When we are alive, we often go uncared for. When we pass away, it’s pointless beyond a point to grieve. A hard fact of life. Practicality hits you finally, at some stage. Does it not? It makes sense to move on. You, yourself say it. Maybe on WhatsApp forwards that strike early morning in the form of the “thought of the day!” Many quote godmen to state facts of life. To many others, it doesn’t matter. Because somewhere it’s ‘fine’ or ‘natural’ and frankly, absolutely legal ‘to note care one bit!’ But just come to think for a second about those who become easy victims in times of national tragedies.
Those who, truth be told, spend an entire life worrying about something most of us privileged people don’t have to bother about. That same old grievance causing issue: two square meals a day.
But when national epidemics of the size and appetite for destruction such as the Coronavirus strike, then it isn’t the affluent who has to bow down. It’s the poor who receives the bludgeoning blow.
Alas, not everything in life pans out the way the inimitable Kabeer or other masterly saints have philosophized about, “During the worst natural crisis the arrogant tree is dislodged but the tiny grass gently bows down to avoid the worst wreckage!”
Then, at the same time, only some sort of sense can be made through the following priceless couplet of Kabeer:
“Kabeera Garv Na Kijiye Uuncha Dekhi Awaas, Kaal Paron Bhui Letna, Upar Jamsi Ghaas.”
Do not be proud, do not act uncouth, tomorrow you are going to be nothing but the mud on the ground, on top of which grass will grow; nothing else will remain of you!
When you view the above timeless piece of wisdom from the context of the struggles of those whose lives are on the line during this major crisis in India, you understand what the poor and the less-privileged are passing through.
For how else would you describe the fate of the recently deceased Ranveer Singh, a 38-year-old migrant worker who chose to – and yes, it wasn’t probably the wisest thing to do during these times of lockdown- undertake a highly onerous journey of walking back to the deep interiors of India.
You and I would think, he could’ve instead chosen to have stayed back and opted for the sensible thing to do. But he didn’t and he’s now not among us.
Sad. Utterly sad.
But how can one even understand his frame of mind and the frustrations and helplessness he would have dealt with during this immensely testing period?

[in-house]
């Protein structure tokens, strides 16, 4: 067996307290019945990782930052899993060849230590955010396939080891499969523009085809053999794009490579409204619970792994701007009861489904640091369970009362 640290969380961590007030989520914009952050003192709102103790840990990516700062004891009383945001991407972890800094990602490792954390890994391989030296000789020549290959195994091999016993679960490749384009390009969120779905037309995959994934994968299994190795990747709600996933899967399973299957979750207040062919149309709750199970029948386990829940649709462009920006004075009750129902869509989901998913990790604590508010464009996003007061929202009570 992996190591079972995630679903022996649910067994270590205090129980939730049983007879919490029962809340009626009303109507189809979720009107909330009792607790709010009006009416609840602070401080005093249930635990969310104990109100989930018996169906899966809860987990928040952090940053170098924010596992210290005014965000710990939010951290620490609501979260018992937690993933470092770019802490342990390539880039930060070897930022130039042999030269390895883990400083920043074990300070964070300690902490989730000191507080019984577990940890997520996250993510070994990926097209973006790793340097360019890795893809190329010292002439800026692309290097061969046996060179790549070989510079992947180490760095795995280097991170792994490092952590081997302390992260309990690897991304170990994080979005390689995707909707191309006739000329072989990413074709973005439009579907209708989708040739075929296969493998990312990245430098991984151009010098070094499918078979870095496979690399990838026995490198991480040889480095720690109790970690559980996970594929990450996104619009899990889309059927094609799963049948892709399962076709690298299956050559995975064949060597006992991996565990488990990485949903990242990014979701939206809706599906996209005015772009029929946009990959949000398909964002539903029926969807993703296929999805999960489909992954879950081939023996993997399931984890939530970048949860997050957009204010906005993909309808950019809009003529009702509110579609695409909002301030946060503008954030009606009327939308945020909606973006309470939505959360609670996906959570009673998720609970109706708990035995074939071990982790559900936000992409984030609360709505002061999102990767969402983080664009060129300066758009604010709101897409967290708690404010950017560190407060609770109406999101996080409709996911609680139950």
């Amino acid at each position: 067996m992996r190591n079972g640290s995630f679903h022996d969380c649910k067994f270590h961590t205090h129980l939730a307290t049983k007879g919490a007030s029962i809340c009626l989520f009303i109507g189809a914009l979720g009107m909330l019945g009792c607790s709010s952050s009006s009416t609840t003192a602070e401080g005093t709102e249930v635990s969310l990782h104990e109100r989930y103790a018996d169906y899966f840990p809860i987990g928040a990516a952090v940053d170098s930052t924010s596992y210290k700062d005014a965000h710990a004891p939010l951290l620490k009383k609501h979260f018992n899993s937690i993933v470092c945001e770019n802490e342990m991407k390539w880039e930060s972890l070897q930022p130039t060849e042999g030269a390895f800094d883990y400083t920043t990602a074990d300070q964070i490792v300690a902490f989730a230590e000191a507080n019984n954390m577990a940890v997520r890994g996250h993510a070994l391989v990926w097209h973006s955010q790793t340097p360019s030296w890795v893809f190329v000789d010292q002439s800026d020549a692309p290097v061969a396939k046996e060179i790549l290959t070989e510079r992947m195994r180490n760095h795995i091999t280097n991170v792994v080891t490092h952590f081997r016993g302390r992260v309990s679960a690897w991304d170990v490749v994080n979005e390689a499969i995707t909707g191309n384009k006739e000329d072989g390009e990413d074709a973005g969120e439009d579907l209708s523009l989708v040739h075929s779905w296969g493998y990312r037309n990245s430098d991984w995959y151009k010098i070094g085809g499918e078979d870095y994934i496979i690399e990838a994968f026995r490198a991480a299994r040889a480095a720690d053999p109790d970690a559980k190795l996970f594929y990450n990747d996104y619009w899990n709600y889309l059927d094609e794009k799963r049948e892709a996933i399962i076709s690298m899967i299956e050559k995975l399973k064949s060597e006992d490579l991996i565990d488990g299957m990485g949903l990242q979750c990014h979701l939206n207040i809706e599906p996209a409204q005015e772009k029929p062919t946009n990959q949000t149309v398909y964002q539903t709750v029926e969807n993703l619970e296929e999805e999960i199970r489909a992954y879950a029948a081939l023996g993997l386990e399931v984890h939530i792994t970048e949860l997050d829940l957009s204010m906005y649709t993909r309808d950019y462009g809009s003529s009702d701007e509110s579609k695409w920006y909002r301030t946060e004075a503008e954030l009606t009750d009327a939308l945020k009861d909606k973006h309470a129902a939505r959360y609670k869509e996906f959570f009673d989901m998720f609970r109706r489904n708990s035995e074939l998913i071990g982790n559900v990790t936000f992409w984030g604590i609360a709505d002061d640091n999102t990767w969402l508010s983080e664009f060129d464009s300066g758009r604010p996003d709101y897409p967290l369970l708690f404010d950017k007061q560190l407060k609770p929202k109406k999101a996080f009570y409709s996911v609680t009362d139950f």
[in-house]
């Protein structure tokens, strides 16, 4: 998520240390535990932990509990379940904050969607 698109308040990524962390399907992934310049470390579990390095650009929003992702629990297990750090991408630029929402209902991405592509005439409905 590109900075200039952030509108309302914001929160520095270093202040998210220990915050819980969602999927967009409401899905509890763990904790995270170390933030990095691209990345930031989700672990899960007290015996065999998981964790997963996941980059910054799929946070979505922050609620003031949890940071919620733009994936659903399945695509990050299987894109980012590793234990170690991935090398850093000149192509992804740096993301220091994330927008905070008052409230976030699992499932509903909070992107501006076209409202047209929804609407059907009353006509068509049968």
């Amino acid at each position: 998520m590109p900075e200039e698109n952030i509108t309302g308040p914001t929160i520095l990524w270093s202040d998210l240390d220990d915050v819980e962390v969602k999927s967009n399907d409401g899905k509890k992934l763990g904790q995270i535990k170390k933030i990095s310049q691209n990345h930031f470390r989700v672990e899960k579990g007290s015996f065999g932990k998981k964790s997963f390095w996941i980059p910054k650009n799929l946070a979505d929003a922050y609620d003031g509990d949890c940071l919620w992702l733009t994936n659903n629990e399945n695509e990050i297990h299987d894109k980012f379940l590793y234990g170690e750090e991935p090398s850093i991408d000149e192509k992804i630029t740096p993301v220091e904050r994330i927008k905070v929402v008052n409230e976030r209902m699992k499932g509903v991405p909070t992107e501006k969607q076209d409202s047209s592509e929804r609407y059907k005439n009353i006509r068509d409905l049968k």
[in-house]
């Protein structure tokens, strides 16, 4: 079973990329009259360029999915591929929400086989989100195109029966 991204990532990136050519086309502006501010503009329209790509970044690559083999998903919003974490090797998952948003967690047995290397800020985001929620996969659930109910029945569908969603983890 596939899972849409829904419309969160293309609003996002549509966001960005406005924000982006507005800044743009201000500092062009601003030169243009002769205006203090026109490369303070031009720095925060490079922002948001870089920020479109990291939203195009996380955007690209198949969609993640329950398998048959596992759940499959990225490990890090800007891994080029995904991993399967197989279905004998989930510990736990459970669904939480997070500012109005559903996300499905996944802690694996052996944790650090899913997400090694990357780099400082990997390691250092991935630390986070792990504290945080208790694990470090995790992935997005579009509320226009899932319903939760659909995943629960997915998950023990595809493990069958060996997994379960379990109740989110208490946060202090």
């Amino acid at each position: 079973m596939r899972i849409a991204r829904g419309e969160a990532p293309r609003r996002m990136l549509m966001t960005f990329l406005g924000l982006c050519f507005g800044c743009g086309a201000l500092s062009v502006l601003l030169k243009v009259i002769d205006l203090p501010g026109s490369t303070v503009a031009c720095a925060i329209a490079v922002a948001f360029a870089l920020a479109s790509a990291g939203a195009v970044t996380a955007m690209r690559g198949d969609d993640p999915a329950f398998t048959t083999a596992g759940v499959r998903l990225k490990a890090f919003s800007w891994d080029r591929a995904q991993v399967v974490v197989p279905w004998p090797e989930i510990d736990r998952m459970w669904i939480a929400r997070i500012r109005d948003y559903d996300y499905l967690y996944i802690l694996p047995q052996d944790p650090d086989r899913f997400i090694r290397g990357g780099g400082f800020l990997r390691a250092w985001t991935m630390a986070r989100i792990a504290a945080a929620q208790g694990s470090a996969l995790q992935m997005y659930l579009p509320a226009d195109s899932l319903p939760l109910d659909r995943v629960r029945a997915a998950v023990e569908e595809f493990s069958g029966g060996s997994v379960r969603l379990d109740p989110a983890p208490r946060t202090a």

The following is an extract from NDTV’s recent report on the death of the migrant worker who passed away due to the novel Covid-19:
Ranveer Singh, who worked as a delivery agent in Delhi, was among the thousands of migrants desperately trying to return to their hometowns and villages after they were left without jobs, shelter or money. Most of them have been covering a journey of hundreds of kilometres on foot, as all transport services are shut, including passenger trains and interstate buses, in a bid to curb the spread of COVID-19.
That being said, just think of it.
Someone eats a random and preposterous piece of animal meat in another part of the world, that part where animal trade (including eating dog meat is considered fine and normal), and the rest of the world comes to a state of a standstill.
Ranveer Singh could’ve been alive had I chosen not to flirt with danger. But when the only source of earning is stopped, owing to a nation-wide epidemic, a state of emergency that’s sanctioned to protect everyone, where does the uneducated and uninformed go?
Can we be really that patient and wise to wait for our chance? Can you extend philosophies and contend with positive, “peace of mind” thoughts when there’s not a penny in your pocket and when you, the provider of the family, see a dark future ahead?
Can assurances provide the soothing balm that you so desperately seek?
Remember, someone in China ate a bat or a pangolin and the world is losing people, who’ll never come back, and not just time- but its own credibility, provided we chose to conveniently turn away from the fact that medically, many of the world’s best-known powers weren’t prepared for it.
Remember that India chose to spend money on statues and idols, building shopping plazas and mighty real estate emblems that hide the intellectual vacuum but boost the commercial viability of its cities the next time you thoughtlessly forward some piece of propaganda, which you don’t let your conscience deal with.
The next time you flog to social media to express a common opinion, deciding to not question or at least probe whether the world is correctly dealing with this burgeoning crisis, think for a second that how kind has life been to you that you aren’t that migrant worker or an old helpless soul whose immunity doesn’t allow him to box with Coronavirus.
Rest in peace Ranveer Singh and hundreds who are putting their lives on the line when they could’ve been saved, whether by a climate of certainty or by wisdom.
What if the panic wasn’t created at all? Would the poor have rushed back against all odds? What if the money we have been putting elsewhere could’ve just been acted upon little smartly to save the most vulnerable?
There’s less sense in acting against Mr. Modi, the honorable Prime Minister or to criticize the government. But there’s every right to question the priorities of the powers-that-be that cannot make world-class medical facilities that aim to treat those who are unable to guard themselves.
DISCLAIMER: Views expressed in this article are of the author, not of the Content platform